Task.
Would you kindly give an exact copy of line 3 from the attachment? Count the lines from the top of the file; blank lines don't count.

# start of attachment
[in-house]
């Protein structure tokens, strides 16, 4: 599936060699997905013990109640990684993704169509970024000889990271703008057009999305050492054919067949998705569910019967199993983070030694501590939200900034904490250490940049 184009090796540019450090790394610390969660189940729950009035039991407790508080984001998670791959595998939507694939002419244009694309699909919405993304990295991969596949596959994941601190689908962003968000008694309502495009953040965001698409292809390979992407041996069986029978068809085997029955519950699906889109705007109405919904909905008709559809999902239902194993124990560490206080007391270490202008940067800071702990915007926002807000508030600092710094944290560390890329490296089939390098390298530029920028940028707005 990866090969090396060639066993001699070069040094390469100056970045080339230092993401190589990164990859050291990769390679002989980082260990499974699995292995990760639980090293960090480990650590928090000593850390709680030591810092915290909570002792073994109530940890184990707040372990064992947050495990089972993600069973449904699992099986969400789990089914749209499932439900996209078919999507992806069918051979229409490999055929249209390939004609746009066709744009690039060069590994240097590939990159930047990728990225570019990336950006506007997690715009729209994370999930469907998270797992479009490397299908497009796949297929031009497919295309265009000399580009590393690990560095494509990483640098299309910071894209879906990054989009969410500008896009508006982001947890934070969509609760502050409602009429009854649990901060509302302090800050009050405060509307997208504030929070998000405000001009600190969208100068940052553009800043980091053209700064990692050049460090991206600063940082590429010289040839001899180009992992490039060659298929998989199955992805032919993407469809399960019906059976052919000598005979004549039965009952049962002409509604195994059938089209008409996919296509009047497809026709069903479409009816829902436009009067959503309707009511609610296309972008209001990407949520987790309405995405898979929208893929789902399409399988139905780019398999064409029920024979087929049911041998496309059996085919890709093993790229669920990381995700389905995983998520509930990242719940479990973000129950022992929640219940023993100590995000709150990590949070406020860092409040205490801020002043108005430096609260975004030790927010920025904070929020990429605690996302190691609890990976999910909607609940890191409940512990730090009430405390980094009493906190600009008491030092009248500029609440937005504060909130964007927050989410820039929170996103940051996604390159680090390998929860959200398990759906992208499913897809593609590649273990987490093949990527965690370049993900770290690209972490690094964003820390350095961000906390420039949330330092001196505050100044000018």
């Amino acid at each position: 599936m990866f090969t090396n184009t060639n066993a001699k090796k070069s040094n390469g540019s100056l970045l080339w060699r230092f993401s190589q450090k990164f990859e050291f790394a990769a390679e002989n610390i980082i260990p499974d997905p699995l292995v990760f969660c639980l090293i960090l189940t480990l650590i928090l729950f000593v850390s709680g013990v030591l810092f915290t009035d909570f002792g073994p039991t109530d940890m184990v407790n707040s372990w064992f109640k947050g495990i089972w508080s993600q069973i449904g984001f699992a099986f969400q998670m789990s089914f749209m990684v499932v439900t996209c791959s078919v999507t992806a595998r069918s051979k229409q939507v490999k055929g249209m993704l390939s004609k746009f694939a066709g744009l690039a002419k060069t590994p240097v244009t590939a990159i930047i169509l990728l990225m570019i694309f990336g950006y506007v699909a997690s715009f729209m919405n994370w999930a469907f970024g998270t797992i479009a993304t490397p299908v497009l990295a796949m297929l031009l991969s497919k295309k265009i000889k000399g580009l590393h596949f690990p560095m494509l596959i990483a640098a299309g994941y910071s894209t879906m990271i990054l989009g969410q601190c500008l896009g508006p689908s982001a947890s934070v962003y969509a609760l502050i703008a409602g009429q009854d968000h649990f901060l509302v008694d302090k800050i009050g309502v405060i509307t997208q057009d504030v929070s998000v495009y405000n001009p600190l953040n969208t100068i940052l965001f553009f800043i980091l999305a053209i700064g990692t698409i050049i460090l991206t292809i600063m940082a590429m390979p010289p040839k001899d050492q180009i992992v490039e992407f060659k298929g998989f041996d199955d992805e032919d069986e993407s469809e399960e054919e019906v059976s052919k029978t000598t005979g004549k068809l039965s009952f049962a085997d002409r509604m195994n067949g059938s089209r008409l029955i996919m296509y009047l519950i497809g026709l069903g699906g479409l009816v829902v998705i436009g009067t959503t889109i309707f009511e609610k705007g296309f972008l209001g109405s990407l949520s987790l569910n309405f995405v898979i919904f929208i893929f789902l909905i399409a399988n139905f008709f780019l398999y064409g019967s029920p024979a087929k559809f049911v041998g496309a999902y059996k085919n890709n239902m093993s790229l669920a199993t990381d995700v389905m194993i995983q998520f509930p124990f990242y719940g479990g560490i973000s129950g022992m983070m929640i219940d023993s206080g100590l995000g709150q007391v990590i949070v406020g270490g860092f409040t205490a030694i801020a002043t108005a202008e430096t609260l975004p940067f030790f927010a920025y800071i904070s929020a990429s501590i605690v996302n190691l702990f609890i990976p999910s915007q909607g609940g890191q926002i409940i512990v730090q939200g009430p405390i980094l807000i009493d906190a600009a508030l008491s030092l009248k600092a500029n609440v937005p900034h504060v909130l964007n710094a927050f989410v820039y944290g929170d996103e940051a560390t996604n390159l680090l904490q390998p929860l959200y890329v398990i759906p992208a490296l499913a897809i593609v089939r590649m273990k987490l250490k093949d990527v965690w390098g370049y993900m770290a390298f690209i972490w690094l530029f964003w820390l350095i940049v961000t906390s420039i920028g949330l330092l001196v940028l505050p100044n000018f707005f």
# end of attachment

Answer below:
């Amino acid at each position: 599936m990866f090969t090396n184009t060639n066993a001699k090796k070069s040094n390469g540019s100056l970045l080339w060699r230092f993401s190589q450090k990164f990859e050291f790394a990769a390679e002989n610390i980082i260990p499974d997905p699995l292995v990760f969660c639980l090293i960090l189940t480990l650590i928090l729950f000593v850390s709680g013990v030591l810092f915290t009035d909570f002792g073994p039991t109530d940890m184990v407790n707040s372990w064992f109640k947050g495990i089972w508080s993600q069973i449904g984001f699992a099986f969400q998670m789990s089914f749209m990684v499932v439900t996209c791959s078919v999507t992806a595998r069918s051979k229409q939507v490999k055929g249209m993704l390939s004609k746009f694939a066709g744009l690039a002419k060069t590994p240097v244009t590939a990159i930047i169509l990728l990225m570019i694309f990336g950006y506007v699909a997690s715009f729209m919405n994370w999930a469907f970024g998270t797992i479009a993304t490397p299908v497009l990295a796949m297929l031009l991969s497919k295309k265009i000889k000399g580009l590393h596949f690990p560095m494509l596959i990483a640098a299309g994941y910071s894209t879906m990271i990054l989009g969410q601190c500008l896009g508006p689908s982001a947890s934070v962003y969509a609760l502050i703008a409602g009429q009854d968000h649990f901060l509302v008694d302090k800050i009050g309502v405060i509307t997208q057009d504030v929070s998000v495009y405000n001009p600190l953040n969208t100068i940052l965001f553009f800043i980091l999305a053209i700064g990692t698409i050049i460090l991206t292809i600063m940082a590429m390979p010289p040839k001899d050492q180009i992992v490039e992407f060659k298929g998989f041996d199955d992805e032919d069986e993407s469809e399960e054919e019906v059976s052919k029978t000598t005979g004549k068809l039965s009952f049962a085997d002409r509604m195994n067949g059938s089209r008409l029955i996919m296509y009047l519950i497809g026709l069903g699906g479409l009816v829902v998705i436009g009067t959503t889109i309707f009511e609610k705007g296309f972008l209001g109405s990407l949520s987790l569910n309405f995405v898979i919904f929208i893929f789902l909905i399409a399988n139905f008709f780019l398999y064409g019967s029920p024979a087929k559809f049911v041998g496309a999902y059996k085919n890709n239902m093993s790229l669920a199993t990381d995700v389905m194993i995983q998520f509930p124990f990242y719940g479990g560490i973000s129950g022992m983070m929640i219940d023993s206080g100590l995000g709150q007391v990590i949070v406020g270490g860092f409040t205490a030694i801020a002043t108005a202008e430096t609260l975004p940067f030790f927010a920025y800071i904070s929020a990429s501590i605690v996302n190691l702990f609890i990976p999910s915007q909607g609940g890191q926002i409940i512990v730090q939200g009430p405390i980094l807000i009493d906190a600009a508030l008491s030092l009248k600092a500029n609440v937005p900034h504060v909130l964007n710094a927050f989410v820039y944290g929170d996103e940051a560390t996604n390159l680090l904490q390998p929860l959200y890329v398990i759906p992208a490296l499913a897809i593609v089939r590649m273990k987490l250490k093949d990527v965690w390098g370049y993900m770290a390298f690209i972490w690094l530029f964003w820390l350095i940049v961000t906390s420039i920028g949330l330092l001196v940028l505050p100044n000018f707005f």